Ragas and Rhythms
Ragas and Rhythms is the latest offering of songs combining the essence of Hindustani vocal music and compositions designed for Kathak dance. ‘Jaya Shankara’ pays homage to the NatyaSangeet (musical drama) tradition of Maharashtra, while other songs such as ‘Garjat Barsat’ and ‘Baaje Re Muraliya’ are new renditions of old Hindi film and popular songs. ‘Khanak’ features a medley of songs and rhythmic pieces highlighting the classic anklet bells that Indian ladies wear (paayaliya), inspired by Bageshree’s father and teacher, Damodar Vaze. A remix of ‘Jaya Shankara’ by Karsh Kale closes the record. Produced by Bageshree Vaze and Vineet Vyas, the CD features a stellar cast of musicians: Bageshree Vaze (vocals), Vineet Vyas (tabla), Murad Ali (Sarangi), Ajay Prasanna (Bansuri), Bill Brennan (keyboards) and Kevin Laliberte (guitar).
Available at www.cdbaby.com/cd/bageshreevaze4
Avatar (9) is the soundtrack for the 2011 contemporary Kathak dance epic choreographed and performed by Bageshree Vaze. Composed by Bageshree Vaze, with musical arrangement and production by Meiro Stamm, this album features North Indian classical music with cinematic soundscapes depicting the nine emotions (navarasas) in the human experience: Love, wonder, fear, bravery, anger, disgust, sadness/compassion, laughter and serenity. These emotions become avatars or incarnations as each emotion defines a person’s character. Featured musicians: Bageshree Vaze (vocals), Vineet Vyas (tabla), Murad Ali (Sarangi), Ajay Prasanna (Flute), Vinay Bhide (vocals), Alan Hetherington (percussion), Anne Bourne (Cello), Kai Koschmider (Saxophone), and Meiro Stamm (Guitars, Ruan, Programming).
Dance and music cannot exist without one another; in any song there is dance, and in any movement there is music. The body is a musical instrument like any other, creating what I like to call ‘visual music. A tarana is a type of composition suited for Indian classical dance that features syllables based on the sounds of the tabla and pakhawaj drums, and it is often the highlight of any dance performance. This album is a collection of taranas and lyrical compositions arranged and adapted for dance performance. The melodies intertwine with rhythmic compositions that come from the repertoire of the North Indian dance style of Kathak, and there are some pieces suited for the South Indian style of Bharatha Natyam. I hope you enjoy this recording, and that it provides a glimpse into the majesty and depth of how rhythm, melody and movement come together to make dance a complete art. – Bageshree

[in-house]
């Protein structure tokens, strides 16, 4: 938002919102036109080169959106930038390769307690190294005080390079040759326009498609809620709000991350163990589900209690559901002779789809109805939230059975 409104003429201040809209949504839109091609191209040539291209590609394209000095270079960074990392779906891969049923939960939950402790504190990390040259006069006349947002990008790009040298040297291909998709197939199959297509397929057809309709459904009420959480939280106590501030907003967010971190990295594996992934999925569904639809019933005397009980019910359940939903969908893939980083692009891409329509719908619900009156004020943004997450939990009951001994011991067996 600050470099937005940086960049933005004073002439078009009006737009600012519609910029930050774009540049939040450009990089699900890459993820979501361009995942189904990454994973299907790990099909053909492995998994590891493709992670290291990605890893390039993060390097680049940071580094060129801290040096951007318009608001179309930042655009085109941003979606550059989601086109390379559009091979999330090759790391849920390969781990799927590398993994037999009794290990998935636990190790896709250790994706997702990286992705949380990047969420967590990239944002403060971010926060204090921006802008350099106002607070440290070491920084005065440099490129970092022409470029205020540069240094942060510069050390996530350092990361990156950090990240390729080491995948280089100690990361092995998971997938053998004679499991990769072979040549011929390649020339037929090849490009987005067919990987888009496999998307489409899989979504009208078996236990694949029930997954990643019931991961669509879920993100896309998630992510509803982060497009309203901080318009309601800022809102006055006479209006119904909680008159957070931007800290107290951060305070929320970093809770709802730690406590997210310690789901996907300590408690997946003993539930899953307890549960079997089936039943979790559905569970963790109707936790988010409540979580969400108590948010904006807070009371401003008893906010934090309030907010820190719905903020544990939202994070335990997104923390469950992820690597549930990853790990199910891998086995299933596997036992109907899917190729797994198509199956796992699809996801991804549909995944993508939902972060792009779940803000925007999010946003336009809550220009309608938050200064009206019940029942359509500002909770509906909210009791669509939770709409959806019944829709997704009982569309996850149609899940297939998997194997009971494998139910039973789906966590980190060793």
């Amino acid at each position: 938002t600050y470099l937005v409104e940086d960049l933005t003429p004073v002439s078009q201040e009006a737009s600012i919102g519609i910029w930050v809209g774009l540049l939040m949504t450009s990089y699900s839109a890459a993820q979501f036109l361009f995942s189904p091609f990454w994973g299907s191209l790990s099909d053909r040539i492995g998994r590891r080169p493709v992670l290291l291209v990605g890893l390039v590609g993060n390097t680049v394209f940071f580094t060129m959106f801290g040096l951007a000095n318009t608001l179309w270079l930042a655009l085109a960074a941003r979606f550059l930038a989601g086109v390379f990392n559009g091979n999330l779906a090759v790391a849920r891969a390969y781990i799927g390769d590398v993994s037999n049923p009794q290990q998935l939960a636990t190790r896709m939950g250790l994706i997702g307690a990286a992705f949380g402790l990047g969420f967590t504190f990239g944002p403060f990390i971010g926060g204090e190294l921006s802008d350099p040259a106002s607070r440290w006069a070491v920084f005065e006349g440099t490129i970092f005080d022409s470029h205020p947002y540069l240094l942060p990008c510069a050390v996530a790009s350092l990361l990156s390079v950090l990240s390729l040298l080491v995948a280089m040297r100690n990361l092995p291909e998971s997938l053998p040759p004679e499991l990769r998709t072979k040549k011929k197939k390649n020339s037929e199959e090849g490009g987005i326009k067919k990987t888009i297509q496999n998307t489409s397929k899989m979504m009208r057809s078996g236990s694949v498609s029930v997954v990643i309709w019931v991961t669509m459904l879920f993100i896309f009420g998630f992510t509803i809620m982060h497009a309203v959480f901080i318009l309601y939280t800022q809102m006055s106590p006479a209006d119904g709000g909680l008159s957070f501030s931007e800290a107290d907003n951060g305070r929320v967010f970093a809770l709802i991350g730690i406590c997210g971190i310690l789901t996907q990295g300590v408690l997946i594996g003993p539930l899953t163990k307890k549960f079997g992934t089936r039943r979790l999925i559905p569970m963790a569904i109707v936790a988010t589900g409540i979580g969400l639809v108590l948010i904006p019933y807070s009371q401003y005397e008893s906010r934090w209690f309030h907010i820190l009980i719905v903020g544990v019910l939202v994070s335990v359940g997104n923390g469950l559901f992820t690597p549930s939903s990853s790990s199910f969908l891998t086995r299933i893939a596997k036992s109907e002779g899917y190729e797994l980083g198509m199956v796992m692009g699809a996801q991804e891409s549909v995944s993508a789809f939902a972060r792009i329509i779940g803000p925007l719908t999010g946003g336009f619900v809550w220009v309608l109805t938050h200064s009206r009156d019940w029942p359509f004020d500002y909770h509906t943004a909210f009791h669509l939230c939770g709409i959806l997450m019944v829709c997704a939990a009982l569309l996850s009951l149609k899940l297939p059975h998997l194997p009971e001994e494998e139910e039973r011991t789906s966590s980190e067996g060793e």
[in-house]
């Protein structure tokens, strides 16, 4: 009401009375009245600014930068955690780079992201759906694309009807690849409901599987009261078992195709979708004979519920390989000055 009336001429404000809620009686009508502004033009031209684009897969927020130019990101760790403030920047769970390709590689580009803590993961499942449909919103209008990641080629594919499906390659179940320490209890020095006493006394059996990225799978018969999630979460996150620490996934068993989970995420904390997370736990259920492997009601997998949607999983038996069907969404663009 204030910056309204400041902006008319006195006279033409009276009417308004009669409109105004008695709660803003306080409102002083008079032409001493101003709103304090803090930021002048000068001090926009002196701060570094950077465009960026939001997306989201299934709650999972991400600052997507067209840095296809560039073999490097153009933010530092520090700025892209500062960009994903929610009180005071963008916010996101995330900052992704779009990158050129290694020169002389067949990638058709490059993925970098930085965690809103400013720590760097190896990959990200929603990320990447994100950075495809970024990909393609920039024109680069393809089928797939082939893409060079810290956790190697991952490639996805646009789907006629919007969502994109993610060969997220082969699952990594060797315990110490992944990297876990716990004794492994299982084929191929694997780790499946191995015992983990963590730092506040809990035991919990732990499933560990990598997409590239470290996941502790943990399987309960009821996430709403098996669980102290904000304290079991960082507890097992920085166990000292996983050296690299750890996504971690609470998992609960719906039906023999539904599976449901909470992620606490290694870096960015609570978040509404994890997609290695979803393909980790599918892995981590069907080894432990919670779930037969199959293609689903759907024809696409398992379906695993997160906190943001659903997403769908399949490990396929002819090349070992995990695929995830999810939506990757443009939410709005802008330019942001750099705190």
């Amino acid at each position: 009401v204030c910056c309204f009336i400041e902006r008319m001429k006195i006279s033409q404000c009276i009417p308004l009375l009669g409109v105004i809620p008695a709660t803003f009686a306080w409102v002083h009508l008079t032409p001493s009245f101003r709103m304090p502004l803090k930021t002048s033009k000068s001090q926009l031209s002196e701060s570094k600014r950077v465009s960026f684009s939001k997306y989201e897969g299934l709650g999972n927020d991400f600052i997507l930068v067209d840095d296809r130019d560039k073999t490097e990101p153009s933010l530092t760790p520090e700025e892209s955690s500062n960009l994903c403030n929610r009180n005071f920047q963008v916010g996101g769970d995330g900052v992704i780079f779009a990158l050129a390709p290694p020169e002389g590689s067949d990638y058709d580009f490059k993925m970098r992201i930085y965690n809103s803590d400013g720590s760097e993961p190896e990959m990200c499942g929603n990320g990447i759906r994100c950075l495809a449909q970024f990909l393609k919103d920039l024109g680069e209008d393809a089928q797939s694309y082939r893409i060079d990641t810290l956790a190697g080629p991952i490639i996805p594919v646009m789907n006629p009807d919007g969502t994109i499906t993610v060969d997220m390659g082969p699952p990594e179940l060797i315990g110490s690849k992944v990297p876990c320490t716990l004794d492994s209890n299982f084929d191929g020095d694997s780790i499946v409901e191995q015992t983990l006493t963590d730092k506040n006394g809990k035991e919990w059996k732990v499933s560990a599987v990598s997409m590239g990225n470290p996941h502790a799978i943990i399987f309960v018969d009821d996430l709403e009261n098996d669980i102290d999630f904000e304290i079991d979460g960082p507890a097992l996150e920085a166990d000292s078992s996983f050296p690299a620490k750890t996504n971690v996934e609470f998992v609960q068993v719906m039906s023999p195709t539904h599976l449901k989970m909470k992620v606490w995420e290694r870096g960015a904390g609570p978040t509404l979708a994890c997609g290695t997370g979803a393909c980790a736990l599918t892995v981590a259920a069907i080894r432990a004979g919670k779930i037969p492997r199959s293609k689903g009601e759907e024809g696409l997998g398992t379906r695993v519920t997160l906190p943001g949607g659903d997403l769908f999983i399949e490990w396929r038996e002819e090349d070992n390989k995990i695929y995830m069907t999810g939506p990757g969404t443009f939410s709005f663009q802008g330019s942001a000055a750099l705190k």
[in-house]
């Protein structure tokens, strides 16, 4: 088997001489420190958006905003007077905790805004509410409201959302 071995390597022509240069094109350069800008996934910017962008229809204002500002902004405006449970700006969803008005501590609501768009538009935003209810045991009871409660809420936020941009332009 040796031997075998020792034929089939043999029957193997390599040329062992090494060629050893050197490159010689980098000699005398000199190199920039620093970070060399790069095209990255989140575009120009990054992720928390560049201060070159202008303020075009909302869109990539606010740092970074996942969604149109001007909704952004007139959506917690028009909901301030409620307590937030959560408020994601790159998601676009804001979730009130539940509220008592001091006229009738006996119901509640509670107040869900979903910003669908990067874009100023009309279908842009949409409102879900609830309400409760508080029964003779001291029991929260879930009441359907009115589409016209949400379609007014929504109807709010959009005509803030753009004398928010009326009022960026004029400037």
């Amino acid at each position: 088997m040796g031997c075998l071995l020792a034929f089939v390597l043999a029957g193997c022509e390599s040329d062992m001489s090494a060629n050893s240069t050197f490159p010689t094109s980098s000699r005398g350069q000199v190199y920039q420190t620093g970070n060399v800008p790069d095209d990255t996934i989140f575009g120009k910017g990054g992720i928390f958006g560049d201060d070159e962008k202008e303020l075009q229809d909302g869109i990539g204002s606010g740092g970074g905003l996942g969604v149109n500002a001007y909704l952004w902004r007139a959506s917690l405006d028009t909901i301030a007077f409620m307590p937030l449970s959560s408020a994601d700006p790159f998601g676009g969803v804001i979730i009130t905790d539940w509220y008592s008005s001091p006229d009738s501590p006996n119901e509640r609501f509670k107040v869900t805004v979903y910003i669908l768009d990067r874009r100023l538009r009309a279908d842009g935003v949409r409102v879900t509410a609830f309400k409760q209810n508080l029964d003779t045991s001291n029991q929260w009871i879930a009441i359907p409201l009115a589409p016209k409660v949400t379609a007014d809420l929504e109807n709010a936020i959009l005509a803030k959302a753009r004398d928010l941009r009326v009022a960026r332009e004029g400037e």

Combining melody, rhythm and movement, ‘Tarana’ is a unique experience of all that Indian classical arts encompass. With its percussive footwork and rhythmic spontaneity, Indian classical dances are as much about music as they are about choreography. Bageshree Vaze attempts to showcase this with ‘Tarana,’ and has adapted and arranged the musical selections for dance performance. Having performed widely in Canada, the U.S, and India, Vaze draws on years of experience in choreography and dance presentation, and her own vocal training, to create this one-of-a-kind album. Some of the songs, such as ‘In Akbar’s Palace,’ ‘Tarana’ and ‘Dhoot (Messenger)’ are adaptations of compositions by some of India’s finest artists, including Smt. Veena Sahasrabuddhe, Pt. Balwantrai Bhatt, and Pt. C.R. Vyas, and some are original compositions by Vaze, such as ‘Vinayak,’ ‘Yoga’ and ‘Bageshree’s Thillana.’ Rhythmic repertoire in the songs is drawn from stalwarts such as Pt. Kishan Maharaj, Pt. Birju Maharaj, and Shree Jai Kishan Maharaj, and there some new and unique compositions by Vineet Vyas, tabla virtuoso and producer of the album.
The love of music is strong in Bageshree’s family blood and ancestry: her grandfathers were musicians, and her father began teaching her North Indian classical (Hindustani) music in her childhood. During her teens, Bageshree studied Indian classical dance, and sang devotional songs (bhajans) at her local Hindu temple. At the same time, she was surrounded by American Top 40 culture. After high school, Bageshree studied dance and music in Mumbai, India and became aware of the growing genre of Indian pop music outside the realm of Hindi films. She began writing songs which combined Western pop with Indian music elements. The songs on her album reflect her various influences and experiences.
“If You Only Knew” and its Hindi equivalent “Deewana” are straight-up pop, and allude to the classical, with a touch of Bollywood. The bridge in both songs consists of ‘bols’ or drum syllables which illustrate Bageshree’s classical dance training. “Oh Meherabaan,” while set to a raga, the melodic form of organization in Indian classical music, has a touch of blues. “Thinking of You” and “Yours Eternally” also combine a classical scale of notes and vocal ornaments within an overall pop sound. “Bhakti” continues the theme of using Indian elements in a pop setting, featuring ancient Hindu mantras as well as sitar and tabla solo sections. Other songs such as “Same Game, Different Guy” and “You Tear Me to Pieces” are mostly Western in influence, while “Mai Kya Janu” – a remake of the original tune by Saigal – and “Ishq” are more Indian.